Python's "only one way to do it" philosophy isn't good?
tjreedy at udel.edu
Tue Jun 19 17:14:00 CEST 2007
"Douglas Alan" <doug at alum.mit.edu> wrote in message
news:lcvedlf3t8.fsf at gaffa.mit.edu...
| "Terry Reedy" <tjreedy at udel.edu> writes:
| > |>oug writes:
| >> Scheme has a powerful syntax extension mechanism
| > I did not and do not see this as relevant to the main points of my
| > summary above.
The main point of my original post was that the quoted slam at Python was
based on a misquote of Tim Peters and a mischaracterization of Python and
that it was out-of-place in the quoted discussion of physics methods and
that it added nothing to that discussion and should better have been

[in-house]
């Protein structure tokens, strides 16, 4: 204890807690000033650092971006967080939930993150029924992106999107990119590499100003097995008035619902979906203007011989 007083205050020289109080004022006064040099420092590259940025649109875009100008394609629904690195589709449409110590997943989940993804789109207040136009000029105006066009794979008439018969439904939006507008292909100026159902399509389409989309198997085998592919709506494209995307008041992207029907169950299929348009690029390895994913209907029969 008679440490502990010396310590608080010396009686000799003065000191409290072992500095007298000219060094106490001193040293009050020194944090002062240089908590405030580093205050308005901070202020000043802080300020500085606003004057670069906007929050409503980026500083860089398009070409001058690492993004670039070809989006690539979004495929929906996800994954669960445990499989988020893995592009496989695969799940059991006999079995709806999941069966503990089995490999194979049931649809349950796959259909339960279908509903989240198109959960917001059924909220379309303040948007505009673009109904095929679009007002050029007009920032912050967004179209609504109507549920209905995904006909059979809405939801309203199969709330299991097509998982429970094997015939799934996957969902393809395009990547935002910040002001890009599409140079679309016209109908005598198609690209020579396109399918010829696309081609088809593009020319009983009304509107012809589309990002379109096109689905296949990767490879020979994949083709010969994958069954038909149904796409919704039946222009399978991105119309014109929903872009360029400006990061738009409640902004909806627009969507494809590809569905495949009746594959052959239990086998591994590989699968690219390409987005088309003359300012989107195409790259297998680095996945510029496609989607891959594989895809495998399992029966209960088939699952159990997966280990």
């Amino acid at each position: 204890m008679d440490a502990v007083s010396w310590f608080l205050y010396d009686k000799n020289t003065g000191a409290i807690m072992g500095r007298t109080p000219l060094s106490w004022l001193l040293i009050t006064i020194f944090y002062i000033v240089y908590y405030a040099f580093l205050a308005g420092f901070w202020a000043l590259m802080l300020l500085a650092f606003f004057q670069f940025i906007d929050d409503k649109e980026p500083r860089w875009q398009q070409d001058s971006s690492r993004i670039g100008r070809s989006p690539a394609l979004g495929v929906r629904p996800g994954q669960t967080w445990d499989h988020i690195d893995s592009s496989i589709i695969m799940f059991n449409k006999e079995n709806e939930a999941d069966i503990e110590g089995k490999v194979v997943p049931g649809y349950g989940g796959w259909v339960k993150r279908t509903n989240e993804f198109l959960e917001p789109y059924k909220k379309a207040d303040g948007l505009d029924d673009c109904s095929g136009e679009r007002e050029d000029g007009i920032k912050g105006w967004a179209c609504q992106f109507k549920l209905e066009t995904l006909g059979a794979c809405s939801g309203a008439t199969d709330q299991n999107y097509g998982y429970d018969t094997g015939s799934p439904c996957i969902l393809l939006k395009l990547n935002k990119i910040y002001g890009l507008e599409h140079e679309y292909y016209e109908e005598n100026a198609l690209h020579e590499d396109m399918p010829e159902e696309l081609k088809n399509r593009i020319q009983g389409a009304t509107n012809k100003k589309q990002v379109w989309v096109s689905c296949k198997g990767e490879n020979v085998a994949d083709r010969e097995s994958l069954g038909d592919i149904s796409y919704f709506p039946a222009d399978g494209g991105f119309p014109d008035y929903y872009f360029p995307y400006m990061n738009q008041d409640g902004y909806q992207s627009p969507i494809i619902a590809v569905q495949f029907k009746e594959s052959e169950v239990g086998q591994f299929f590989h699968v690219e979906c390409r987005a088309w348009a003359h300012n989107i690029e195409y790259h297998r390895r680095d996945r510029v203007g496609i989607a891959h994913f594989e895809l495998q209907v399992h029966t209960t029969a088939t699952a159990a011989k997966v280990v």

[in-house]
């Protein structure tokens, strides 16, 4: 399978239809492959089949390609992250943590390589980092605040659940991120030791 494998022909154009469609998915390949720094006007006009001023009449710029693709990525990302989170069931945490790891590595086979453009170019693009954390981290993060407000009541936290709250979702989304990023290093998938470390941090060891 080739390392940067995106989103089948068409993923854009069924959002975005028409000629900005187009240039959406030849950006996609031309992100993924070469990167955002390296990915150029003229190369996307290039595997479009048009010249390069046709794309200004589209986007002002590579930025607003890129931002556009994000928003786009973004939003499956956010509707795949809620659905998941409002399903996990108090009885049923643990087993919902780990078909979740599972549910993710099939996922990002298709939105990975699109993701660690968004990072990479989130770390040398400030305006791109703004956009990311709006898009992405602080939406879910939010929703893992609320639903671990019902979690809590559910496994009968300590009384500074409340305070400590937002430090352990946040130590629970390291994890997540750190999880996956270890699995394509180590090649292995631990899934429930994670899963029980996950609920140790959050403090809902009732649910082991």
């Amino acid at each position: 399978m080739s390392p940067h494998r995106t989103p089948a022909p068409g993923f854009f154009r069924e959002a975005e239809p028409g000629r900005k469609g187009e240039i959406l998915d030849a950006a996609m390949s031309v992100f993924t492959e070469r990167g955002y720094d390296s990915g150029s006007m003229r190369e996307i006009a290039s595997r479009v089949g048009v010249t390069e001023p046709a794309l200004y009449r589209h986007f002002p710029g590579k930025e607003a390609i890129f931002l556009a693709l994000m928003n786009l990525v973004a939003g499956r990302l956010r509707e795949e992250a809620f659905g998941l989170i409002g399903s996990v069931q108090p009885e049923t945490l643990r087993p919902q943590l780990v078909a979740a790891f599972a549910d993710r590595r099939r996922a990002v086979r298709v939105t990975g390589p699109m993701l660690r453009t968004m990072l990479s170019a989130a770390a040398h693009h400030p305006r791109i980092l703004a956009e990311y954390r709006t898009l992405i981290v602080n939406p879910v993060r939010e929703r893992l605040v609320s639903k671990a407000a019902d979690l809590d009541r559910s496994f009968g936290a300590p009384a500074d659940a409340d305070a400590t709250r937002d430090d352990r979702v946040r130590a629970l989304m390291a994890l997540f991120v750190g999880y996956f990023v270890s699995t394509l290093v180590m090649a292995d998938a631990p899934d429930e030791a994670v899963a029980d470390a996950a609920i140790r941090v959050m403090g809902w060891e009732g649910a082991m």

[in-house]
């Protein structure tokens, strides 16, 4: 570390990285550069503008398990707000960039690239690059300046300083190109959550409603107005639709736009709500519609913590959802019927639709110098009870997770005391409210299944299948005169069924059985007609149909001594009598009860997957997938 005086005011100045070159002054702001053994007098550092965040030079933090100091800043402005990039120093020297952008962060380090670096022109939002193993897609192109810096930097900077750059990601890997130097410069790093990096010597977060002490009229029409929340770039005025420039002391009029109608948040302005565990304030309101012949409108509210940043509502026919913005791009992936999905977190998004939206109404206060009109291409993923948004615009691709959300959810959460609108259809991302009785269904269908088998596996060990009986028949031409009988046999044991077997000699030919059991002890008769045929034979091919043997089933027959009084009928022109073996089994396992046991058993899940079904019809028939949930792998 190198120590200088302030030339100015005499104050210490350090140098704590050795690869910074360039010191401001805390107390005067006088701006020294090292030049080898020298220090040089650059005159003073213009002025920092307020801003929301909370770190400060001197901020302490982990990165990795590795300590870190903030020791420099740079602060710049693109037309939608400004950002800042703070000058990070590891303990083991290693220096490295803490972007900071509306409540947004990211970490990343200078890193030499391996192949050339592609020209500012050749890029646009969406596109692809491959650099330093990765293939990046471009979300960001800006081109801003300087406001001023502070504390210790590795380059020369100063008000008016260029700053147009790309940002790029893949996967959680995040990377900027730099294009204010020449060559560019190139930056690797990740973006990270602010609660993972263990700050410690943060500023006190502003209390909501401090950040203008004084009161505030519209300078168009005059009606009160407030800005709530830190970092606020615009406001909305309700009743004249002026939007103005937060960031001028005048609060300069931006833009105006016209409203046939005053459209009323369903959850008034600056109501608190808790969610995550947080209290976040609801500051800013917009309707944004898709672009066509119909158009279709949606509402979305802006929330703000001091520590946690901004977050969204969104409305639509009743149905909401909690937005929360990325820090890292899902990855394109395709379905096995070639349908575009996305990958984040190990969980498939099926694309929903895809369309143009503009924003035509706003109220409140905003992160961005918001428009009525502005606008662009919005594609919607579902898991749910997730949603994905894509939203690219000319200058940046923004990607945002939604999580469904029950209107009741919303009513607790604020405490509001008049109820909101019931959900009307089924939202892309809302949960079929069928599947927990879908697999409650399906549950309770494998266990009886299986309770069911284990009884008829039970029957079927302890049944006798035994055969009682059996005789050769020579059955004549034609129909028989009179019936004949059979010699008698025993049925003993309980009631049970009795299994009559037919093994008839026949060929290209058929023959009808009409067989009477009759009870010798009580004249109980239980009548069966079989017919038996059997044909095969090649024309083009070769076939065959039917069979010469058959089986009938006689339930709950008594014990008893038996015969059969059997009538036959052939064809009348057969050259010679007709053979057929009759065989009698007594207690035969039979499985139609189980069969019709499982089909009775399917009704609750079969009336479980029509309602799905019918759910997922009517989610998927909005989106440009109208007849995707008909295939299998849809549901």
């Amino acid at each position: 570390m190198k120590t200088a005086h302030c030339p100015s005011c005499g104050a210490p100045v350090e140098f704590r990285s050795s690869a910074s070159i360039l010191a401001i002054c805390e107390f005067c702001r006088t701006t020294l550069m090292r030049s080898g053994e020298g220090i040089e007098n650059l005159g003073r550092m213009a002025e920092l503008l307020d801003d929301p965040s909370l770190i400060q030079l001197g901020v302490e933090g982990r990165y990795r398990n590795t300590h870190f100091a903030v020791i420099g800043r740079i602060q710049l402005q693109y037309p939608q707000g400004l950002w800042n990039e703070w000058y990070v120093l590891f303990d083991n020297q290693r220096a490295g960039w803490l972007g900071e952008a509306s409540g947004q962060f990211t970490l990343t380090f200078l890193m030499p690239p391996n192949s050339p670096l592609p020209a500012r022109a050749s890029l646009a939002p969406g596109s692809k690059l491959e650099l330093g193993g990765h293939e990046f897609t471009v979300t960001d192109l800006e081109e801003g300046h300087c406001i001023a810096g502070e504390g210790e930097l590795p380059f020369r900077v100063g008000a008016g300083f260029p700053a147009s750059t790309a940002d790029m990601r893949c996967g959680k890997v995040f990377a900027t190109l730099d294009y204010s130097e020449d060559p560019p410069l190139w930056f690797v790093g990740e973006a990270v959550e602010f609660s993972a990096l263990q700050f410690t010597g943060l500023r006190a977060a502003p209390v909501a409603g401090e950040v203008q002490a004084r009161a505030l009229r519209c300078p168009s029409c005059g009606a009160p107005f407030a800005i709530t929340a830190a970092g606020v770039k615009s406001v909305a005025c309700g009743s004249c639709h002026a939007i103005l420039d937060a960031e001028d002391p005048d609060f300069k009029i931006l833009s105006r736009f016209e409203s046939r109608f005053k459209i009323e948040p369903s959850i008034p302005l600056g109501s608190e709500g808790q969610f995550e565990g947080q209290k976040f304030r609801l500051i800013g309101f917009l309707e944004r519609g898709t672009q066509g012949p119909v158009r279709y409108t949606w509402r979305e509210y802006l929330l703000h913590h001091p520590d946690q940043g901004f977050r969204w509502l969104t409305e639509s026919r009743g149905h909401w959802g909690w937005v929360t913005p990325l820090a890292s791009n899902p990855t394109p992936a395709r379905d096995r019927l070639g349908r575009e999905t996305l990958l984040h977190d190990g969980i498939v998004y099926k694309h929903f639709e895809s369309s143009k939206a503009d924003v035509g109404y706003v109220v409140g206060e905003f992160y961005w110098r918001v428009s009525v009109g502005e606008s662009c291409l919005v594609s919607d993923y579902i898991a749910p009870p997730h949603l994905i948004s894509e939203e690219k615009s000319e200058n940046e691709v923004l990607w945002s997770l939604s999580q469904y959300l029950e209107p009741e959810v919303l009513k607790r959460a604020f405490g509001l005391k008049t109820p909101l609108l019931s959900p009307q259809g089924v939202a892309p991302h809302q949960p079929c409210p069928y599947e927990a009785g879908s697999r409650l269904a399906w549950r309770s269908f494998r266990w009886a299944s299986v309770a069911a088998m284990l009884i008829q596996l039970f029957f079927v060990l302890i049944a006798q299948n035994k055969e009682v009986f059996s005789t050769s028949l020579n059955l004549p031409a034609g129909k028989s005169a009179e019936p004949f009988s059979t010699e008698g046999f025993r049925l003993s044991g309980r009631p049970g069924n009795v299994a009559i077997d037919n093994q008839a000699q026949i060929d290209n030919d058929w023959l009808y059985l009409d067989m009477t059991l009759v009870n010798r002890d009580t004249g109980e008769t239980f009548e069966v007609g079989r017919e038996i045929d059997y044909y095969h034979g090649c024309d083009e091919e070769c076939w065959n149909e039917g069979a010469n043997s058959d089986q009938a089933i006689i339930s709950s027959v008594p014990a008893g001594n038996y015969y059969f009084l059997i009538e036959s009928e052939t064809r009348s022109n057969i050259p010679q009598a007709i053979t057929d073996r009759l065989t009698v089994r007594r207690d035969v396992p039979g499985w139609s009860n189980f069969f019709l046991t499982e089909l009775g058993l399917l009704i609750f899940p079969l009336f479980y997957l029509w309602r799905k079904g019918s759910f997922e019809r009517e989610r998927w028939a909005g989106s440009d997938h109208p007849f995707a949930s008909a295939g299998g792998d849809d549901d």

omitted. *All of this has nothing to do with Scheme.*
At the end, I added as a *side note* the irony that the purported author
was the co-developer of Scheme, another 'minimalist algorithm language
(Wikipedia's characterization) with more uniform syntax than Python and
like Python, also with one preferred way to scan sequences (based on my
memory of Scheme use in the original SICP, co-authored by the same
purported quote author, and also confirmed by Wikipedia).
I do not consider it a slam at Scheme to compare it with Python and see
some similarities. Nor is it a slam at Scheme to suggest that it could
just as well have been the subject of an unfair slam, if only the slammer
were not its co-developer ;-)
| [Steele quote deleted]
| Do you now see how Scheme's syntax extension mechanism is relevant?
No. This just partly explains why Scheme gets away with being minimalist.
I explicitly referred to the core language as delivered and as used in
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